Holding On To The Frays

Was it 9 cm or 9.2 cm? Which side got sanded down?
What is the kettle stitch?

Little by
little, these things start to fade. With all my might I reach
back and stretch my fingers into the fogginess of those memories
from Siena. I remember well enough how to fold and cut pages,
measure the covers for the coptic binding, I think if I had the
needle and thread I could sew it all together. I detest the
idea of using books, because they were not written by her. I
want to remember…. everything she said, every rule she gave me.
I remember her saying that patience was the best policy in
making a book, to never settle for anything less than
perfection.

When Jennifer Storey Macintosh
died all I could think about was what a great person this world had
lost. Then I tried to remember all the riddled stories she
told me. Then I began to think of all the things I meant to
ask her, all the things I meant to write
down.

There’s a shop in New York that sells
the best something. But I can’t remember whether it’s bone
folders or paper, and I can’t remember the name of the
shop.

She used to tell the story of a fish
that wanted to go somewhere, was tired of being in the same place
all the time, and he never realized that he was in a river. It was
something like that.

I grasp at the
straggling remnants of what I know of her. I devoured the
story told after her death, that she believed the ghost of a nun
lived in her villa, and she told the people who stayed with her
that when she died she would take the nun with her. She was
brimming with stories, all the time. She knew her craft well,
to perfection. She loved and cared for her children, the few
her husband had from a previous marriage, the “two of her own
flesh” as she said, and the several foster children. Her children
were scattered all over the world, her husband had died several
years before, but she spoke about him like he was alive still.
And though all her achievements could have been a source of
pride for her, she put it all away, would sit quietly in her chair
in the studio, and dwell on the music that filled the room.
The Hallelujah Chorus. “What a wonderful thing the human
voice is,” she said. She was kind to every one she knew.
She stretched herself to the utmost. The day before she
died, I saw how she struggled to breathe, how moving took the
greatest effort. But she exerted herself, would not go home
until every student had been helped, and she never complained.
My heart ached for her. The next day I cleaned her
studio. I washed all her brushes. Collected the
scalpels. Gathered the bone folders, threw away the scraps,
put the lids on the glues. Covered the gesso. Swept. Made sure the
leathers were in order, the papers where they were supposed to be.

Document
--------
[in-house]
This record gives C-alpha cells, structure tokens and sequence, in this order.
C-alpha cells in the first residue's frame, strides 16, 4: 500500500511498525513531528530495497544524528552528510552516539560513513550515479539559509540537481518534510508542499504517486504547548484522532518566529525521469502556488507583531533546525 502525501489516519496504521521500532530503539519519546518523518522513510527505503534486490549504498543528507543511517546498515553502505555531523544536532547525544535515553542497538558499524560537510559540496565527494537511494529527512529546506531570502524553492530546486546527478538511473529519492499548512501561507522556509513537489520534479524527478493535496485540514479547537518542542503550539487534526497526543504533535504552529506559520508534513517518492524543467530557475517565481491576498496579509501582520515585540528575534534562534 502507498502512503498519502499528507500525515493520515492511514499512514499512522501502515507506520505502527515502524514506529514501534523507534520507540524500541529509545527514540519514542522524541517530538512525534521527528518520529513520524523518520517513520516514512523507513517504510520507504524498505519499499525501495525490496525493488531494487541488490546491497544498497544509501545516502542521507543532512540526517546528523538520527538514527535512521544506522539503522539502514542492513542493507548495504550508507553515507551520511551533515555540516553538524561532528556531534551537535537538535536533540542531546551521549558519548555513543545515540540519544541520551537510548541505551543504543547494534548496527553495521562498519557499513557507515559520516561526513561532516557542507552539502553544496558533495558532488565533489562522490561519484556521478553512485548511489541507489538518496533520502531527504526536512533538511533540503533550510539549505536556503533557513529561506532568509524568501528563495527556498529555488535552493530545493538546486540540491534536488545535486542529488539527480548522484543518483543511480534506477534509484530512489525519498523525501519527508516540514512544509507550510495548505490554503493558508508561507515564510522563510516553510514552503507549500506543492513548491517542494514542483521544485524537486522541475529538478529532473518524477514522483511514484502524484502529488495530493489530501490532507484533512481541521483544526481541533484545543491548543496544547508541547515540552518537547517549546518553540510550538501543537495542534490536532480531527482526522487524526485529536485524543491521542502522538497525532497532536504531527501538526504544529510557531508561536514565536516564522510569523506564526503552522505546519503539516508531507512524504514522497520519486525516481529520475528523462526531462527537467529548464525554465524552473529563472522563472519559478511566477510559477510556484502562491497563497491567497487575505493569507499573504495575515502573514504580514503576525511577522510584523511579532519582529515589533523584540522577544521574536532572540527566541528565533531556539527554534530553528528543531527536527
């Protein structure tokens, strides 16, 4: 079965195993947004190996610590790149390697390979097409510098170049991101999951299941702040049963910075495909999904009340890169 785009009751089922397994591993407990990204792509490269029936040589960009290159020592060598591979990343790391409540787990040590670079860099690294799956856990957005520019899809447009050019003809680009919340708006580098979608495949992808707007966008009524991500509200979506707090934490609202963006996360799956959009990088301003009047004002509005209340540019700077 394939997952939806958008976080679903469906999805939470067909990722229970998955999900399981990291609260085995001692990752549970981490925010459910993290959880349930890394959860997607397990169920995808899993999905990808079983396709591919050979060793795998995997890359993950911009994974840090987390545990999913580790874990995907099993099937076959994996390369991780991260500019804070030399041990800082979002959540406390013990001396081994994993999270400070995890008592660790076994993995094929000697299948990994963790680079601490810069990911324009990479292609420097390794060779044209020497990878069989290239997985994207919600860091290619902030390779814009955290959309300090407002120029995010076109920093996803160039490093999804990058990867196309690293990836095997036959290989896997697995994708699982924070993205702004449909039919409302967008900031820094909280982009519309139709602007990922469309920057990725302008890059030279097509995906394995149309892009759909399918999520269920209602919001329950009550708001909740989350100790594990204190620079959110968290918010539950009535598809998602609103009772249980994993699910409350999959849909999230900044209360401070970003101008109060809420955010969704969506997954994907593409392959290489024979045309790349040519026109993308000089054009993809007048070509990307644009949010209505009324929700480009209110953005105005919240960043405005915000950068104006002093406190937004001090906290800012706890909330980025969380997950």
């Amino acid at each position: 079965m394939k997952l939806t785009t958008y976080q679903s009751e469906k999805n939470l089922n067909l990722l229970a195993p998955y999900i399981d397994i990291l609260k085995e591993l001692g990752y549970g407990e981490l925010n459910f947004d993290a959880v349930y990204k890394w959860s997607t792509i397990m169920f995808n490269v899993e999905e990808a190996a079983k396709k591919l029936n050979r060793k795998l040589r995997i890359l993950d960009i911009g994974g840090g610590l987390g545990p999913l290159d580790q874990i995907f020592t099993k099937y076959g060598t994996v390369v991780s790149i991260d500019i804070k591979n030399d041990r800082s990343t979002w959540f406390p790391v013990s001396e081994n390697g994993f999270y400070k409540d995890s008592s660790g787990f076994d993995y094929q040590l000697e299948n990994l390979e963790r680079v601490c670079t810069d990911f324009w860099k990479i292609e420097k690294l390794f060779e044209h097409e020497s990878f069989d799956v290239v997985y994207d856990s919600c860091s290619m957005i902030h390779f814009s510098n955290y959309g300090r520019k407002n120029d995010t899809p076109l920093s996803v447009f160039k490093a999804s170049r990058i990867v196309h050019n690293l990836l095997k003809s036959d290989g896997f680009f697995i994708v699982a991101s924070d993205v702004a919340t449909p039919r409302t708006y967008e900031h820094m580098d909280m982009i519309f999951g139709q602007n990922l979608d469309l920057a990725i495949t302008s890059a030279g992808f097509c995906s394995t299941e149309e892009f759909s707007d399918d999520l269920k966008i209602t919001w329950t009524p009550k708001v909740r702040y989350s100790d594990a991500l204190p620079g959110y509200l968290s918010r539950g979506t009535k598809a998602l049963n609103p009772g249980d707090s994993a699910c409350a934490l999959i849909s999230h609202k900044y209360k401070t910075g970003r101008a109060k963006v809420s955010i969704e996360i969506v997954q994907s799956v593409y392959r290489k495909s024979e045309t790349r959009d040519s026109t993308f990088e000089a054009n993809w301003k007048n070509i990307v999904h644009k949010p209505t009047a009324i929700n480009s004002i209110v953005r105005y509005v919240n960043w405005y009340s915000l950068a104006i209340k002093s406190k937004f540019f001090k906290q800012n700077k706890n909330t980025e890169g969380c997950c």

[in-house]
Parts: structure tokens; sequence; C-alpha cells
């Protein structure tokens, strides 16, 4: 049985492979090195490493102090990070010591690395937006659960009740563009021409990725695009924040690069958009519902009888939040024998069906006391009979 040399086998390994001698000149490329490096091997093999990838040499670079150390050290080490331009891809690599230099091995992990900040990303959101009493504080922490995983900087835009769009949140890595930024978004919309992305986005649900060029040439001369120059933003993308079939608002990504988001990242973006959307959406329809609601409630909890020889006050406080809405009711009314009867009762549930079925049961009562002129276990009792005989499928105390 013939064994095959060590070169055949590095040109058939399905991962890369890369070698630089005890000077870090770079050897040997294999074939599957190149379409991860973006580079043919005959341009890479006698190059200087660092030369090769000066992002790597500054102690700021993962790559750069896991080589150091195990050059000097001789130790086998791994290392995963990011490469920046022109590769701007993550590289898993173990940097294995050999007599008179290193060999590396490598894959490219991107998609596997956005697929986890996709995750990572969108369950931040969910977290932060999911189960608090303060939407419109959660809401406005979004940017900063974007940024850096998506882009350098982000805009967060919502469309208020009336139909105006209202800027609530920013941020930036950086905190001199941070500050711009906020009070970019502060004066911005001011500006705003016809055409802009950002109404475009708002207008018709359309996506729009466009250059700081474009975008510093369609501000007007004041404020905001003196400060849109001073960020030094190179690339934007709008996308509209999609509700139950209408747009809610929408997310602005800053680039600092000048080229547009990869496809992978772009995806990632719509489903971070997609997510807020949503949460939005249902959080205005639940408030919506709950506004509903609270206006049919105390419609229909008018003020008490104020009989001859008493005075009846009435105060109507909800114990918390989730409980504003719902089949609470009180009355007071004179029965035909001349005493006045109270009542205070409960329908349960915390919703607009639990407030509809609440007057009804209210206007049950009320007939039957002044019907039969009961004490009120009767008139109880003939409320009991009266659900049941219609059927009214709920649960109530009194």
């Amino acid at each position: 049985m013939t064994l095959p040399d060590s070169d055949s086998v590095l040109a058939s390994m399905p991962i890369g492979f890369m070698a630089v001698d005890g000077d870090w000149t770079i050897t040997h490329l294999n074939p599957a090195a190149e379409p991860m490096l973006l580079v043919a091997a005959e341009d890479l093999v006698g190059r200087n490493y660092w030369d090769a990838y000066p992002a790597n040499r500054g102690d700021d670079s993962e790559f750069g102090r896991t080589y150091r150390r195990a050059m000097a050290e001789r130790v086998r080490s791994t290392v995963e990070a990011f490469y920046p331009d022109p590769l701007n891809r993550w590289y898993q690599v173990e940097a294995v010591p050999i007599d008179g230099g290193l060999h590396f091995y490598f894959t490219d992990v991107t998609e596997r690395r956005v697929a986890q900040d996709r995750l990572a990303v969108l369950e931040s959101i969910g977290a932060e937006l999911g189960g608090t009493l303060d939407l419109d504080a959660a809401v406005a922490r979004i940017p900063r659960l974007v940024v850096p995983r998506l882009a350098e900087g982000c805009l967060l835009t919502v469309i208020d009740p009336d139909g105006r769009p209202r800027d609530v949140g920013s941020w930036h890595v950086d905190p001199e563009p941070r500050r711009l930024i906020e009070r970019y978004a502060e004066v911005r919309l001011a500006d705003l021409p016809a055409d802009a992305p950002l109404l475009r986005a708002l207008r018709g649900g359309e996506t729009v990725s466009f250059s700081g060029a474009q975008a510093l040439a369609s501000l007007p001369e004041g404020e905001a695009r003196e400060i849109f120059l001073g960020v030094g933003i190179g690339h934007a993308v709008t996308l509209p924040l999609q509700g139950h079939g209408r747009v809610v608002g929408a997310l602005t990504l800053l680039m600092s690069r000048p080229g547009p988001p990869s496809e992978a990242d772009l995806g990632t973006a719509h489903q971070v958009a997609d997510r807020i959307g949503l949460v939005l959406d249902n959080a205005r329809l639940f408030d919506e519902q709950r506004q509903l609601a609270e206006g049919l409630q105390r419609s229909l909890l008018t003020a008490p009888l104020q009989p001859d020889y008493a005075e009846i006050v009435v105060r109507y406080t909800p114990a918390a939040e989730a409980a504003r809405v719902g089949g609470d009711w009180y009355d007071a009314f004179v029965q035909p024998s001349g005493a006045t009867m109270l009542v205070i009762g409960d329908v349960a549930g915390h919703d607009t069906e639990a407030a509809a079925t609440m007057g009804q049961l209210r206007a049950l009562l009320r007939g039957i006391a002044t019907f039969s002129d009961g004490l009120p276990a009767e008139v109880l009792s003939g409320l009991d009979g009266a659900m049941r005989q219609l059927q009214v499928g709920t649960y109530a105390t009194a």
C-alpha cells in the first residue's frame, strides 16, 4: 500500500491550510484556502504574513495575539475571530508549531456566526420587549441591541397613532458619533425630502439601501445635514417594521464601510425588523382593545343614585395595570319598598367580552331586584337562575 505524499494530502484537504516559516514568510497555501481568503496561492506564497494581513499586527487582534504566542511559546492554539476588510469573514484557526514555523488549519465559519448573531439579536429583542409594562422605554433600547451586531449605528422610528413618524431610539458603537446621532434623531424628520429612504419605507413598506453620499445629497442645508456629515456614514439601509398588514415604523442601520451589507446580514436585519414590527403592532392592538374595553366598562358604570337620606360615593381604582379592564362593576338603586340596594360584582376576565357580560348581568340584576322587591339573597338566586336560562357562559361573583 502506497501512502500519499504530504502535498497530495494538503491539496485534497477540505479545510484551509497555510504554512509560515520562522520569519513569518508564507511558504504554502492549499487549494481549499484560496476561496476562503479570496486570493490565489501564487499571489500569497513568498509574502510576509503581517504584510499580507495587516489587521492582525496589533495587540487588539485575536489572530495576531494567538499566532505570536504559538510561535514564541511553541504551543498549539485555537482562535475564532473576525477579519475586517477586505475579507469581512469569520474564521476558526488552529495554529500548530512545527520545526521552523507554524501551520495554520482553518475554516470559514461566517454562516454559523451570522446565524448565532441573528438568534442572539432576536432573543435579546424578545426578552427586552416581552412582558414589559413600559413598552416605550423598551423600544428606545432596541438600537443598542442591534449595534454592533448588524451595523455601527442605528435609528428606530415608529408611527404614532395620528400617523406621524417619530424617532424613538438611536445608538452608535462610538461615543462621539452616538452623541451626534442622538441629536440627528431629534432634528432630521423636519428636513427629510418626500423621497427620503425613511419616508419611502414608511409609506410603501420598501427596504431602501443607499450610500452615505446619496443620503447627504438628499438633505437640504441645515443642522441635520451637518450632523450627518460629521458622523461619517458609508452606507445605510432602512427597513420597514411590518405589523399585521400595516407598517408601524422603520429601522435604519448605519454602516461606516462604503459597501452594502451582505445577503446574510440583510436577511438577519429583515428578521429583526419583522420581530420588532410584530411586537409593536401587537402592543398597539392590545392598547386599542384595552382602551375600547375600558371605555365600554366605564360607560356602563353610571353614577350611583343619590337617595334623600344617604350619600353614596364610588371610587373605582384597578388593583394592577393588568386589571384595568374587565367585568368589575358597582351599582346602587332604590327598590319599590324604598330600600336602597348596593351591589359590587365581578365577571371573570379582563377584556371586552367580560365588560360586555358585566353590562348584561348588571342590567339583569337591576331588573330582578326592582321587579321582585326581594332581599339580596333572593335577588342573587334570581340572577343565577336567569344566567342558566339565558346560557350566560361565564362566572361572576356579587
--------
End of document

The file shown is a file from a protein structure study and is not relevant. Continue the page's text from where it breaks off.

Thinking how happy she would be to come in and be able to go
straight to work on the book she was making. I remember what
it looked like. She used kangaroo leather, I think, and this
sort of stain to make the stamping she used on the leather come
out. Dark brown on taupe.

More than
anything, this is a tribute to her. She taught me so much.
She discovered a natural talent in me, and was never content
to let me linger to long in one place. She pushed me to
harder projects, praised my work, suggested altercations. She
was open to my idea of designing my own cover out of multi colored
paper, reminiscent of Siena’s colors, for a book of my poems
written in Siena, which I would print out in book form. We
never did it. I lost the heart for it after her
death.

I want to start my own book arts
studio, using everything she taught me. I have my own books,
approved by her, as guides to begin. Someday quite soon this
will happen. And how many times I’ve thought of sitting down
and writing her for advice! But she has given me so much.

Image

Pigeons

I look out the window

and light stretches over the
sky

I stayed up all
night

working and
restless and

bereft

in the cold morning
wind

I see
them

pigeons
fighting

silently

onlookers impassive

the fighters peck at each
other

pick and
prod

push and balance
with half spread

wings

their bird feet

scraping the terracotta
roof

for five minutes
they bang each other up

and then stop

and sun themselves on the
warming

tiles

nobody wins

pigeons have a way about
them

even when they
fight

they are
calm

when they rest in
a line on the rooftop

in the rain

they are calm

their cooing calms me

and have you seen them
when

they
kiss

later I am at school singing at the
window

and serenade
two as they kiss

the
gentle bending of

their grey heads

giving taking

shyly

beady eyes regarding each
other

as they keep up
the smooth

dance of
head

and
neck

bending

caressing

ceasing they dance slowly about each
other

then sit on the
corners

of the
roof

and wait but
pigeons

what do you
wait for?

pigeons

give me your rest

a friend has died

and I cannot think

in the rain

standing in their line

they ruffle themselves

grey day

but shake their
heads

and preen
and flap like it’s

washing day

pigeons

soak in some rain for
me

my grief is
dry

and
sleepless

(R.J. Hopkins, November,
2012)

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